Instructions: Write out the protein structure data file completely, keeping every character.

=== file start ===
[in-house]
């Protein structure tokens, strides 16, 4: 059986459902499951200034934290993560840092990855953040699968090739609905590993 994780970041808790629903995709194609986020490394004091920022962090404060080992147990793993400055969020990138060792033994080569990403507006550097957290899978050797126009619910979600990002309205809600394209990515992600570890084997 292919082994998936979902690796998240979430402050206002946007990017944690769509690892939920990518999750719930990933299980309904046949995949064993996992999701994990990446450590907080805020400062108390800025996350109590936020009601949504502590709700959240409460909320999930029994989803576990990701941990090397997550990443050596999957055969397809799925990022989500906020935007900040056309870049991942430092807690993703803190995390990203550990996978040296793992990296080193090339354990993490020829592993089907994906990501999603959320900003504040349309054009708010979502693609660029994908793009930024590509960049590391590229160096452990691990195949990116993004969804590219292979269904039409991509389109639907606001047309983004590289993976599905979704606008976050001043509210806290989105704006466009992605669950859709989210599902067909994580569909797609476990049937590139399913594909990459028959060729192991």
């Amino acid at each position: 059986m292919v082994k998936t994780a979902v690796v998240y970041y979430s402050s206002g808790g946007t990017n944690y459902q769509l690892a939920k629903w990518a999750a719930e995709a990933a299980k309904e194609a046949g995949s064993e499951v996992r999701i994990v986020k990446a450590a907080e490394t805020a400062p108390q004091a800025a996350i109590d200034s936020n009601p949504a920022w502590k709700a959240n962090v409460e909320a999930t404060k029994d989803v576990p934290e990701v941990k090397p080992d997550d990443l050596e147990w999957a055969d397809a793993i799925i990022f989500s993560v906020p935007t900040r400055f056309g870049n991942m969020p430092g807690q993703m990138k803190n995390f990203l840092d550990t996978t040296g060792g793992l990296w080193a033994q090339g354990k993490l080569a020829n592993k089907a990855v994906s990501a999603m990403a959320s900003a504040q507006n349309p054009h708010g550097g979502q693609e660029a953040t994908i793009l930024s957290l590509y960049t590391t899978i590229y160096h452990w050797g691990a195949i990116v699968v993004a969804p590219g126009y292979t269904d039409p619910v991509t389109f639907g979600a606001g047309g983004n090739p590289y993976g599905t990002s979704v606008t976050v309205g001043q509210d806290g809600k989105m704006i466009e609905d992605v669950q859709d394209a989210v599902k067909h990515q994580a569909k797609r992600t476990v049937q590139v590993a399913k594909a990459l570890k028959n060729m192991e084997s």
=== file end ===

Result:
[in-house]
């Protein structure tokens, strides 16, 4: 059986459902499951200034934290993560840092990855953040699968090739609905590993 994780970041808790629903995709194609986020490394004091920022962090404060080992147990793993400055969020990138060792033994080569990403507006550097957290899978050797126009619910979600990002309205809600394209990515992600570890084997 292919082994998936979902690796998240979430402050206002946007990017944690769509690892939920990518999750719930990933299980309904046949995949064993996992999701994990990446450590907080805020400062108390800025996350109590936020009601949504502590709700959240409460909320999930029994989803576990990701941990090397997550990443050596999957055969397809799925990022989500906020935007900040056309870049991942430092807690993703803190995390990203550990996978040296793992990296080193090339354990993490020829592993089907994906990501999603959320900003504040349309054009708010979502693609660029994908793009930024590509960049590391590229160096452990691990195949990116993004969804590219292979269904039409991509389109639907606001047309983004590289993976599905979704606008976050001043509210806290989105704006466009992605669950859709989210599902067909994580569909797609476990049937590139399913594909990459028959060729192991």
């Amino acid at each position: 059986m292919v082994k998936t994780a979902v690796v998240y970041y979430s402050s206002g808790g946007t990017n944690y459902q769509l690892a939920k629903w990518a999750a719930e995709a990933a299980k309904e194609a046949g995949s064993e499951v996992r999701i994990v986020k990446a450590a907080e490394t805020a400062p108390q004091a800025a996350i109590d200034s936020n009601p949504a920022w502590k709700a959240n962090v409460e909320a999930t404060k029994d989803v576990p934290e990701v941990k090397p080992d997550d990443l050596e147990w999957a055969d397809a793993i799925i990022f989500s993560v906020p935007t900040r400055f056309g870049n991942m969020p430092g807690q993703m990138k803190n995390f990203l840092d550990t996978t040296g060792g793992l990296w080193a033994q090339g354990k993490l080569a020829n592993k089907a990855v994906s990501a999603m990403a959320s900003a504040q507006n349309p054009h708010g550097g979502q693609e660029a953040t994908i793009l930024s957290l590509y960049t590391t899978i590229y160096h452990w050797g691990a195949i990116v699968v993004a969804p590219g126009y292979t269904d039409p619910v991509t389109f639907g979600a606001g047309g983004n090739p590289y993976g599905t990002s979704v606008t976050v309205g001043q509210d806290g809600k989105m704006i466009e609905d992605v669950q859709d394209a989210v599902k067909h990515q994580a569909k797609r992600t476990v049937q590139v590993a399913k594909a990459l570890k028959n060729m192991e084997s």